CMV: A hidden danger for pregnant women
Kate Daly's life was forever altered the day her newborn twins were diagnosed with cytomegalovirus (CMV).
Kate Daly's existence cleaved in two the day her newborn twins were diagnosed. There is her life before she had ever heard the word cytomegalovirus, and her life upended by it.
It was several months later that she discovered taking simple hygiene precautions during her pregnancy could have significantly cut the risk of her passing on the infection to her children; the infection that has left her son William profoundly deaf, developmentally delayed and with mild cerebral palsy.
"I was so angry, so frustrated. I still am. I felt disillusioned," Mrs Daly said. "I didn't understand why no one had ever mentioned CMV, or told us there were things I could do to protect my children from this thing."
Almost 2000 babies are born with congenital CMV every year in Australia. Roughly 380 of these will have a permanent disability, including hearing and vision loss, developmental delays, intracranial calcification, microcephaly (small head and brain), cerebral palsy and epilepsy. In rare cases the infection can be fatal.
It's a relatively rare condition, but the most common infectious cause of disability in newborns. Pregnant women are not routinely warned about their risk of contracting the herpes-type virus and passing it onto their babies.
Having a four-year-old and two-year-old at home meant Mrs Daly was at greater risk of contracting the virus. One in three children excrete CMV, research suggested.
Young children are prone to catching the virus at childcare, and passing it onto their mothers via intimate contact including sharing food or utensils, kisses on the lips or nappy changes.
"My four-year-old was very affectionate. She'd give me a kiss smack bang on the lips. If I'd known I'd be more careful," Mrs Daly said.
Now six years old, William's twin sister, Emmaline, has developed a learning disability, likely the result of CMV.
"We were hoping and hoping [she wouldn't be affected]. She's aware of it too," Mrs Daly said. I'm just so sad for her. It's really unfair."
"When I was pregnant I followed all the medical advice to the nth degree: no deep sea fish, no shellfish, I took my [vitamins] ... I made my husband put the petrol in the car. I wasn't going to take any risks with my babies," said Mrs Daly who founded the support and awareness organisation CMV Australia.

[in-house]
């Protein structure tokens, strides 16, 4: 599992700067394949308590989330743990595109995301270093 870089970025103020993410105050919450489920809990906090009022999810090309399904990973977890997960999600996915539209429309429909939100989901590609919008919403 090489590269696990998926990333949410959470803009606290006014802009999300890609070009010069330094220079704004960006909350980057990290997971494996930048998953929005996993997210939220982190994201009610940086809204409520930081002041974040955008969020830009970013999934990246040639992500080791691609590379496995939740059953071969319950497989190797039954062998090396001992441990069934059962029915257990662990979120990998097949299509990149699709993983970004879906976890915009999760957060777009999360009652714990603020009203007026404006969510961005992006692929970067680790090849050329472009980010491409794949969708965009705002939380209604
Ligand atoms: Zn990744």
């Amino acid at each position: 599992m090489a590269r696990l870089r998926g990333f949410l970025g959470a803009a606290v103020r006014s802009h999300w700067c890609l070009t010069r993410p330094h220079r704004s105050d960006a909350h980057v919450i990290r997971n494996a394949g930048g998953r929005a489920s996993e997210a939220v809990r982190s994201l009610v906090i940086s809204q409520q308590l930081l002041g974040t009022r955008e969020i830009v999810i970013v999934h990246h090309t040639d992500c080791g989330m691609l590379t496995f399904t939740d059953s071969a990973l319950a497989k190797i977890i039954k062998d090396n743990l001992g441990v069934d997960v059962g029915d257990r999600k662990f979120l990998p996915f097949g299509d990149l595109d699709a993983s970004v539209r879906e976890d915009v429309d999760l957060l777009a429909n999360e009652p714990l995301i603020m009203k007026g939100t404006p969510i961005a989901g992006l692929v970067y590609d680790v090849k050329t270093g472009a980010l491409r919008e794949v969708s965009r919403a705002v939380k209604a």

"I would have been just as diligent about CMV risk factors if I'd known."
Too often William Rawlinson breaks the news to his pregnant patients that their baby is at risk of contracting CMV.
"They just cry ... they say 'why didn't anyone tell me?' " he said.
"They look at me as if it's my fault, and in a way they're right. As healthcare professionals we should be informing women about CMV."
International guidelines do not recommend routinely warning pregnant women about CMV on the grounds that they could unduly worry patients, and there is no vaccine.
But Dr Rawlinson said this advice was out of step.
"It's patronising not to tell women about a serious infection they could pass onto their baby on the basis that you don't want to worry them," Dr Rawlinson said.
Precautions included not sharing food, drink utensils or dummies with children, avoid kissing on the lips and co-sleeping, and wear gloves when changing nappies.
Dr Rawlinson, a senior medical virologist at UNSW, was lead author of new recommendations for CMV prevention, diagnosis and treatment compiled by an international consortium of CMV researchers and published in the Lancet Infectious Diseases .
They called for all pregnant women and healthcare providers to be educated about CMV and prevention strategies and to offer CMV serology testing to pregnant women who develop flu-like symptoms.
Roughly 2 per cent of pregnant women will contract CMV for the first time during their pregnancy. A woman with a primary infection has a one in three chance of passing CMV to their unborn baby. Roughly 15 per cent of those babies will develop a disability as a result of the disease by five years old.
The expert group did not recommend universal screening of mothers, but encouraged policymakers to consider universal screening of CMV for newborns.
Royal Australian and New Zealand College of Gynaecology president Steve Robson said the CMV prevention strategies were similar to those endorsed by RANZCOG.
But he said reducing the risk of CMV was more complex, considering the virus was ubiquitous (though dormant) among the general population, and congenital CMV was a relatively rare infection.
"CMV is an important cause of congenital disability, but it's a relatively uncommon condition," Professor Robson said.
He stressed the importance of good hygiene, especially among pregnant women who worked in childcare settings and those with children in childcare but stopped short of recommending routinely warning pregnant women of the risk of CMV.